October 13, 2020
Indigenous People’s Day Message by
Ernie Stevens, Jr., Chairman
Washington, D.C. – October 12, 2020 – The National Indian Gaming Association joins the rest of Indian country, many States, cities, and counties, in celebrating this year’s “Indigenous People’s Day.”
At its core, Indigenous People’s Day is an opportunity to educate American citizens about the First peoples of this continent, and tell the story of our traditions, culture and contributions to world history. It is an opportunity to tell the history of North America, not from the European settler perspective, but from the perspective of the indigenous people living here since time immemorial. Even in the year 2020, we are still educating our citizens that Christopher Columbus did not “discover” America in 1492, but instead found a vibrant, diverse, and culturally sophisticated Native America with over 100 million inhabitants.
We stand with the National Congress of American Indians (NCAI) and our other sister organizations, in our commitment to educating the public about the history and contributions of Indian country to the founding of this Republic. Indian Country, along with our friends and neighbors, will continue to take the Indigenous People’s Day message of celebration, unity, and education, in reclaiming our history and our rightful place in the founding of this Country.
Indigenous People’s day is now being exclusively observed by more than 130 metropolitan cities, including Los Angeles and towns and states, such as Minnesota, Alaska, Maine, Louisiana, Oregon, New Mexico, Nevada, Vermont, South Dakota, and as of last week in my home State of Wisconsin.
Native Americans have always had the most diverse and productive traditions of Agriculture in the World. The Three Sisters, Corn, Beans and Squash, gave sustainable food to our People. Potatoes, Peppers, and Tomatoes are Native American crops and have successfully given European and Asian nations their national dishes from pizza and spaghetti with tomatoes to Irish stew based on potatoes and Thai curry made with chili peppers. Today, 60% of the crops grown worldwide are the original products of Native American farmers.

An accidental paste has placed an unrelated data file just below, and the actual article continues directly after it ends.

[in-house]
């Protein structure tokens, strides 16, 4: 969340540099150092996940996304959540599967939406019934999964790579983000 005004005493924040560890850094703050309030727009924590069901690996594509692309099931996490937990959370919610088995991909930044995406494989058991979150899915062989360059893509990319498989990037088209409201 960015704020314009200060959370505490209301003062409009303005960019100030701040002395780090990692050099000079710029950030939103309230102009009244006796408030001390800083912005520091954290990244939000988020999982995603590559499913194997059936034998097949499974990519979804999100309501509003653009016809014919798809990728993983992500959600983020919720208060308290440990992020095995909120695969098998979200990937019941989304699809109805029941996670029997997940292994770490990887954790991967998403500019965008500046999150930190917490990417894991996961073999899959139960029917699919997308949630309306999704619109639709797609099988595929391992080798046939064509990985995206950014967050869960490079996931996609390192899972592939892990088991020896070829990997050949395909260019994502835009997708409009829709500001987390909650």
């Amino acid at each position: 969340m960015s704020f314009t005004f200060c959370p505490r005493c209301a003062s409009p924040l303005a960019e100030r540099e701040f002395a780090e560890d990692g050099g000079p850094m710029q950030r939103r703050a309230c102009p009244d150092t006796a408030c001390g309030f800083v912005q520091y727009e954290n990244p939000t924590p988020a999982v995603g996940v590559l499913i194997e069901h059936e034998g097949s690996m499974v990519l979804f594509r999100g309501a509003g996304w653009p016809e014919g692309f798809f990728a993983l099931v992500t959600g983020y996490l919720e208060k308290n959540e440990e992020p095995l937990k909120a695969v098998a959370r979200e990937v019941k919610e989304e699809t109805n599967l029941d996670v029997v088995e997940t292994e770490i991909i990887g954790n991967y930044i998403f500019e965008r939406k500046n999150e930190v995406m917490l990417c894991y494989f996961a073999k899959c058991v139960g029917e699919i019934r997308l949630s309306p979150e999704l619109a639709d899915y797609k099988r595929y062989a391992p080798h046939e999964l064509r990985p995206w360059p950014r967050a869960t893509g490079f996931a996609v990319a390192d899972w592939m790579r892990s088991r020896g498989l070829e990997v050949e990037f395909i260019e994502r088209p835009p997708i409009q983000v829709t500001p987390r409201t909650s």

Our traditions and cultures emphasized our Native Peoples’ connection to the natural world. We venerated the Eagle, the Wolf, the Bear, and the Turtle in our Six Nations Haudenosaunee Confederacy. The Salmon and Killer Whales are the sacred totems of the Northwest Native Peoples. In the Great Plains, the Buffalo was sacred because it gave life to the People.
Now, more than ever, America needs the leadership of our Native People. To help restore the Environment and fight Climate Change, Native traditions emphasize respect for the land, the water, and the sky because the Creator gave us a duty to protect Mother Earth.
As each of us observes Indigenous People’s Day in our own manner, I want ask each of us to think about how Native Americans truly influenced this country. Our Native Nations welcomed the first European settlers and Columbus with a gratitude and respect for these immigrant visitors. While the sentiment was not always returned in kind, Native Americans never stopped loving their country and continued to treat their neighbors with respect throughout the centuries to come.
Through recognition such as Indigenous People’s Day and the upcoming Native American Heritage Month, we can reflect on today’s Native Americans who still stand proud and ready to offer a helping hand as partners in this Republic.
Soon, all of us will have an opportunity exercise our civic duties and participate in America’s time honored democratic tradition of voting. As partners in this great democracy, it is the responsibility of Native Americans to remain active and visible as parts of the political landscape undergo a major cultural change in America.
Indian Country has been here and preserved through much tougher times, only this time, all of Native America must participate and engage in the electoral process. Only through our political engagement can our voices be heard, our treaties be respected, and our Tribal Governments can survive for the next seven generations.
On this Indigenous People’s Day, I urge you to take the steps necessary to register to vote, and please make Indian Country’s voice be heard on November 3, 2020.